This is why when we are decoration God; we also put Kumkum on the forehead, between the eyebrows.

So this means, Kumkum is also meant to be worn by guys (need not necessarily be worn only by women, as is the age old practice). Unfortunately, these days Kumkum has become a fashion statement or a convenient accessory more than anything else.

Manjal/ Haldi/ Turmeric:

Apart from the antiseptic and cooling reasons, Haldi is one the five wealth’s of a married women. The first one is the Mangalsutra (Thali), Kumkum, Manjal, glass bangles and ear rings respectively. This is why it is the most important ingredient while decorating a Goddess (especially Goddess, Kaamakshi Amman who is believed to be the Goddess of sumangali).

Breaking the coconut:

Coconut trees are one of the tallest which grow in India. This means that it is closer to heaven absorbing full sun. The sweet coconut water is considered very pure as it is untouched by human hand.

Coconut water also signifies the inner purity, which can be attained only by breaking the external coarse outer fibers of the coconut (jealousy, lust, greed and all the selfish attributes of a human being). The 3 eyes of the coconut signify the two physical eyes and the third eye (the inner eye) which is the conscience. It is this third eye, when it awakens, wipes ignorance in us, enlightening us with the ultimate truth. The 3 eyes also symbolize the 3 eyes of Lord Shiva, Creation, Preservation and Destruction.

The breaking of coconut also signifies destruction of evil (the outer layer) leading to a pure soul.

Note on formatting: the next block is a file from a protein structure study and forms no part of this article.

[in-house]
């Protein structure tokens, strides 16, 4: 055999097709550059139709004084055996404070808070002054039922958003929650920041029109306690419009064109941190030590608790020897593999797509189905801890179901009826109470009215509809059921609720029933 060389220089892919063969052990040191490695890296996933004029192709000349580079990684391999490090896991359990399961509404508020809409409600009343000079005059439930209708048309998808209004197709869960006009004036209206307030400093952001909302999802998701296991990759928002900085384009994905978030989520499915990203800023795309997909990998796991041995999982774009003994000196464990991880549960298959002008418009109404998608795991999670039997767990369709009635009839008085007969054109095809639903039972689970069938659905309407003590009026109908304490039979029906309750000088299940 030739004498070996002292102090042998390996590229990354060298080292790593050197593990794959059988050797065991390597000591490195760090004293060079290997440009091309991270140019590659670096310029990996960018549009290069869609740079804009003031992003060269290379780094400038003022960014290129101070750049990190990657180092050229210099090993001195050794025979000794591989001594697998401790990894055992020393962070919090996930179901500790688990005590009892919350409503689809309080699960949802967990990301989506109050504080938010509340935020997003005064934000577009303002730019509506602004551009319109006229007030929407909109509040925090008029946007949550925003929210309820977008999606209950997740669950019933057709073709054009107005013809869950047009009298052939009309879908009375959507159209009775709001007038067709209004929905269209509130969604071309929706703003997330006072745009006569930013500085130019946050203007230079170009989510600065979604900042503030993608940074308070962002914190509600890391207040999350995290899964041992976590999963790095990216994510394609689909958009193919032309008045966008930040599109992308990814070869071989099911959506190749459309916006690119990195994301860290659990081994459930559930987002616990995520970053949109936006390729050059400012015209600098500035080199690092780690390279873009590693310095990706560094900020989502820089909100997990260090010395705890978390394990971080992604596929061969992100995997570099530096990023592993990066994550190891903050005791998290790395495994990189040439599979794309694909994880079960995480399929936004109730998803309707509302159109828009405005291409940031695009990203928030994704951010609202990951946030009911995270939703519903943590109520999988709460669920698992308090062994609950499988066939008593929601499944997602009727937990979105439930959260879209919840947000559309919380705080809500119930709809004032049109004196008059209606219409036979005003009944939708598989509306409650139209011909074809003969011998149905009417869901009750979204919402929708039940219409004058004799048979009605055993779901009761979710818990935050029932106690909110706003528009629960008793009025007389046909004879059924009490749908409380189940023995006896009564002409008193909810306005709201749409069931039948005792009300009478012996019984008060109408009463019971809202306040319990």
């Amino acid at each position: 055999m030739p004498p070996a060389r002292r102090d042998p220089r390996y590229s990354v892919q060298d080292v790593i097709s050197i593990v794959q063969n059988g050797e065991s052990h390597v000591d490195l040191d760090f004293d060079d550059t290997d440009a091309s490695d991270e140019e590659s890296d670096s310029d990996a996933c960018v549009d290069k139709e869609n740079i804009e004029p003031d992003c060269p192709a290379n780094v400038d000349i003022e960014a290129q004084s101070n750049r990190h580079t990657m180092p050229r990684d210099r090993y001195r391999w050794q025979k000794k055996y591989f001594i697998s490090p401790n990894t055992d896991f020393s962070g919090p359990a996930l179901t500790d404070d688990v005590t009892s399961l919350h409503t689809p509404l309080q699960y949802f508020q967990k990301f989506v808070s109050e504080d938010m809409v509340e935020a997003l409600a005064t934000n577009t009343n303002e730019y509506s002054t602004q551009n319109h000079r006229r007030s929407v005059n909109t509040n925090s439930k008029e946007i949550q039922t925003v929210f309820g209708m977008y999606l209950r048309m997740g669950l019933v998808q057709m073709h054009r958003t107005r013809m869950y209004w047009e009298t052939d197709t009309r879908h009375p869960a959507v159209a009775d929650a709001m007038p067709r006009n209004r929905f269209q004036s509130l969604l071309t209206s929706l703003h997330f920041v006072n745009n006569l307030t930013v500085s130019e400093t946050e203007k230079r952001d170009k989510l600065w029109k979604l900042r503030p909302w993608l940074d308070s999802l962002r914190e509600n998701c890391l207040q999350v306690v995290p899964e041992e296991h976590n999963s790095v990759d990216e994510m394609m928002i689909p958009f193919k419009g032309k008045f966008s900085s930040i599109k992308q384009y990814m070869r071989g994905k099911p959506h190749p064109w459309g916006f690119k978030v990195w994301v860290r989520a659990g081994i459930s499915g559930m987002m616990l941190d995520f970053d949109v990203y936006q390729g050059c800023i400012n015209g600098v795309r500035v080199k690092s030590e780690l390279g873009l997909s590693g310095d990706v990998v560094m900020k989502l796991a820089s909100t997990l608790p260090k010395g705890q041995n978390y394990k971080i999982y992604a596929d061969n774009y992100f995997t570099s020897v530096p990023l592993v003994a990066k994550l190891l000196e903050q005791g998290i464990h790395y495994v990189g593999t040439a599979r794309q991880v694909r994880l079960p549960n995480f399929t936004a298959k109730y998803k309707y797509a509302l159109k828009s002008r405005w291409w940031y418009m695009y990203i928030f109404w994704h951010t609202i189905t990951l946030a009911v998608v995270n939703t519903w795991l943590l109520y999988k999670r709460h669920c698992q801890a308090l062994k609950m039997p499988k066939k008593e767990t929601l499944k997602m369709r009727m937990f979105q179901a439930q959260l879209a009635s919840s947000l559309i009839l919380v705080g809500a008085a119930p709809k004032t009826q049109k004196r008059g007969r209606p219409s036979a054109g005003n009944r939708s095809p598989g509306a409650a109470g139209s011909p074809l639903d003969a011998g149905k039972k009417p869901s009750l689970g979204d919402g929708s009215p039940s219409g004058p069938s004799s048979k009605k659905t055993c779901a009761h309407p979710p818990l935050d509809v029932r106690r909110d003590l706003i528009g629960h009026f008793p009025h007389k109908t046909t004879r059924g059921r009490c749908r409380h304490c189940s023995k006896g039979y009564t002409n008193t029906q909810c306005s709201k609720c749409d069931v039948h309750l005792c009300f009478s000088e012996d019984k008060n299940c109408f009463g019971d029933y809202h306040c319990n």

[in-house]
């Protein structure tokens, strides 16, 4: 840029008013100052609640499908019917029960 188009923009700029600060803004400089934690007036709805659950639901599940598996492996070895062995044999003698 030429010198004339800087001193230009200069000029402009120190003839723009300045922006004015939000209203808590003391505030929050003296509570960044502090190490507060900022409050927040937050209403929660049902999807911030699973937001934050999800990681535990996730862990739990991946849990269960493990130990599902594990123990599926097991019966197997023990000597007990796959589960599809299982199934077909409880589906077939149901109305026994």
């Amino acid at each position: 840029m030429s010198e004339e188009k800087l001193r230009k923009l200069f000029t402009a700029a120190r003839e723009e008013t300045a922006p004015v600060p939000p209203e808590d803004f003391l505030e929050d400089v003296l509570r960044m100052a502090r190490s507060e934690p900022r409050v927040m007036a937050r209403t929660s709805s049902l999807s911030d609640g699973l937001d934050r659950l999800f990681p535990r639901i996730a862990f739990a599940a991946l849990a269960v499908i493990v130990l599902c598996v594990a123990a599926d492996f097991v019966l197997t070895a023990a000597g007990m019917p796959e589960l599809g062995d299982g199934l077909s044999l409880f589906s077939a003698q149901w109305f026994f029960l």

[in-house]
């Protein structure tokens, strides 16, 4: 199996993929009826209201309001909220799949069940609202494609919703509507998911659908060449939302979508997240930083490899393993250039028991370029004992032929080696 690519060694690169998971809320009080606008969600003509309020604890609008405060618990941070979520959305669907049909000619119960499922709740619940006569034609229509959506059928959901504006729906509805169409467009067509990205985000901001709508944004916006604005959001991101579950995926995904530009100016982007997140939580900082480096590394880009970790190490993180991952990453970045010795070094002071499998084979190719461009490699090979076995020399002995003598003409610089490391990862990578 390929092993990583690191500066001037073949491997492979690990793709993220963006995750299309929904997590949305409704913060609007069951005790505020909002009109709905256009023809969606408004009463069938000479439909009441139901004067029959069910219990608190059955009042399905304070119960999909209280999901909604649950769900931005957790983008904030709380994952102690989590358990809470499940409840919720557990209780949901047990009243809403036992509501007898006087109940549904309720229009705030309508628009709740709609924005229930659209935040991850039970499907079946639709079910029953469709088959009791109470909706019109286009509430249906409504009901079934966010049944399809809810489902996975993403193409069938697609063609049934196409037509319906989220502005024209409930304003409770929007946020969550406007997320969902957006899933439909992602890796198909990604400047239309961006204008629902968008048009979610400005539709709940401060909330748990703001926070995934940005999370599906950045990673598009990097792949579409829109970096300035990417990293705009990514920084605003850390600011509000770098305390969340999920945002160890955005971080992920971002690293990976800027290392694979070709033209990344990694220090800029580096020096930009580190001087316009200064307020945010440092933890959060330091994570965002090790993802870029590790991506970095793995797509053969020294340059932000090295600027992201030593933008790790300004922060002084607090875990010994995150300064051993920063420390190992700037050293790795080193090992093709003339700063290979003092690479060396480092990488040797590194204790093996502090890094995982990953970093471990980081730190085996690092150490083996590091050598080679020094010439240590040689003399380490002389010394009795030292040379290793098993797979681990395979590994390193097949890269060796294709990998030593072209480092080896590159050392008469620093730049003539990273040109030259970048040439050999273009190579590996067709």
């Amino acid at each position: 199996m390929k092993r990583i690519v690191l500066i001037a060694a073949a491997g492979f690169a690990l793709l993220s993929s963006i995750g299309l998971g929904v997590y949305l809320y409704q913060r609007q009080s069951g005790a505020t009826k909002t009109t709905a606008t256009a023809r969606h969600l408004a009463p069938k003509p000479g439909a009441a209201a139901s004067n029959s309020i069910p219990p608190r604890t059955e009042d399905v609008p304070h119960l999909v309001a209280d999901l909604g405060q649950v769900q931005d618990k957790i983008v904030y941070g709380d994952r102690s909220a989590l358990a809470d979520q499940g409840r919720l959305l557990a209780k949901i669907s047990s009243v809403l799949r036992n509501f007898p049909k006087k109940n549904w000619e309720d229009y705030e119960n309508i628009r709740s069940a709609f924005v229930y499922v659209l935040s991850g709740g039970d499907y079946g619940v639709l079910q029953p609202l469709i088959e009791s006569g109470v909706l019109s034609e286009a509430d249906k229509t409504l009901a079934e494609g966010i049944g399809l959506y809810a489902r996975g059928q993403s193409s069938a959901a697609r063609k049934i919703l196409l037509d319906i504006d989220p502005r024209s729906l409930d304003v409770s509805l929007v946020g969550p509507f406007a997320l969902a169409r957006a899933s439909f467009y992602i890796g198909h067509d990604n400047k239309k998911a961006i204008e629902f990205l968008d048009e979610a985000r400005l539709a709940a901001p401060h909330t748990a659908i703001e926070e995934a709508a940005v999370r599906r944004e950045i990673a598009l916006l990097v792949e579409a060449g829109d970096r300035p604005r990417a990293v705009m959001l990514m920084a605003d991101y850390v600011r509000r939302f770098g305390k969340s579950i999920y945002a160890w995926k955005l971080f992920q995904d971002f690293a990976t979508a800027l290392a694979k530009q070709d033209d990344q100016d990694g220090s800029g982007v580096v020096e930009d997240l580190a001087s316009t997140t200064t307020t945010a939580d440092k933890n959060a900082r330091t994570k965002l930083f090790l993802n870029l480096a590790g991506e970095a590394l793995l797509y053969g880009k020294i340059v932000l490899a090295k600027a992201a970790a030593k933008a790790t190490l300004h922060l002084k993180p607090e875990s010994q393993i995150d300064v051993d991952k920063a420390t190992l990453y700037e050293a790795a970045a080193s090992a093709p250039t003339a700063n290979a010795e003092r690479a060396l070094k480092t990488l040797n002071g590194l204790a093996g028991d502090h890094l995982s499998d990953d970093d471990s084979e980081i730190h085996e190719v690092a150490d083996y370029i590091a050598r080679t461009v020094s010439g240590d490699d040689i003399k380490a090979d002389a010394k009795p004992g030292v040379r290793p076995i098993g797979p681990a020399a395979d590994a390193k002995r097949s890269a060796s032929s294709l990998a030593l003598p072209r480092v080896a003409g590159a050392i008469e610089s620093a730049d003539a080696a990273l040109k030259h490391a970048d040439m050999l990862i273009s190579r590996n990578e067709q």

Betel leaves:

Betel leaves signify the prosperity, freshness and fertility. Betel leaf given with Betel nut and lime is associated with Brahma (betel nut), Vishnu (leaf) and Shiva (lime).

The alliances are sealed with the exchange of betel leaves.

Betel Nut:

Betel nut is hard, like our ego. Offering betel Nut to God is like offering/surrendering our ego to God.

Diya…Light; this denotes knowledge. Knowledge wipes off ignorance, illuminating the inner self. This is why a lamp is lit in a Pooja room. When we bow down to God, we are also bowing down to the lamp/knowledge, the greatest form of wealth given to us by God.

When camphor is burnt, it burns itself out completely with out leaving behind any residue. God wants us to burn our illusions and wants us to be one with Him. Burning camphor signifies burning our illusions.

Pooja Ghanti:
The sound of Ghanti produces the sound of Om, the name of God. Ringing the bell also helps to wipe out all the unnecessary noise in homes/temples. This is why everyone in the temple would pay attention to God at least when Aarti (mangala Arati) is being performed.


Honey symbolizes the sweetness of love. The lord Kama carries a bow, strung with bees, representing that love can also cause pain, however sweet it is.

Well, well, well…enough for one day! Hopefully, next time you (reader) go to a temple or you are at home doing your regular Pooja, you understand better about why you are doing certain things.

1 comment:

  1. I suppose many of the rituals and rites have got some scientific meaning to it but many just do it because "it has to be done"

    My friend who used to have his lunch with me in the office canteen, always used to sprinkle water around his plate before starting his meal.
    One day I asked him why he does it, and he simply said "in our religion we are supposed to do like that"
    I explained to him, in the olden days, people used to sit on the floor and have food, and to prevent ants and other crawlers from getting into the plate or banana leaf, a ring of water was made around it.